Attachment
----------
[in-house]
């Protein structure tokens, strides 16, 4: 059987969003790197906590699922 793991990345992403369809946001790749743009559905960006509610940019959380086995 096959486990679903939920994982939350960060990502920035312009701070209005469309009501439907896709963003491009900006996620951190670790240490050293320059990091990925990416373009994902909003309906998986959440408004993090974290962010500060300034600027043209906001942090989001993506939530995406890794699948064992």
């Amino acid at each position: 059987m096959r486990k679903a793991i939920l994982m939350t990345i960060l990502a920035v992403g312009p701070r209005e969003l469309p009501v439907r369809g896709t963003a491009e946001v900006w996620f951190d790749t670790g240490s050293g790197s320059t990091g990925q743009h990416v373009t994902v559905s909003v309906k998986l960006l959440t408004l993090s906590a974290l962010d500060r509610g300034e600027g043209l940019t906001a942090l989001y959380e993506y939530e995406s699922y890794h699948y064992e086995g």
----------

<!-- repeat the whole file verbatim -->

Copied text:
[in-house]
């Protein structure tokens, strides 16, 4: 059987969003790197906590699922 793991990345992403369809946001790749743009559905960006509610940019959380086995 096959486990679903939920994982939350960060990502920035312009701070209005469309009501439907896709963003491009900006996620951190670790240490050293320059990091990925990416373009994902909003309906998986959440408004993090974290962010500060300034600027043209906001942090989001993506939530995406890794699948064992």
């Amino acid at each position: 059987m096959r486990k679903a793991i939920l994982m939350t990345i960060l990502a920035v992403g312009p701070r209005e969003l469309p009501v439907r369809g896709t963003a491009e946001v900006w996620f951190d790749t670790g240490s050293g790197s320059t990091g990925q743009h990416v373009t994902v559905s909003v309906k998986l960006l959440t408004l993090s906590a974290l962010d500060r509610g300034e600027g043209l940019t906001a942090l989001y959380e993506y939530e995406s699922y890794h699948y064992e086995g």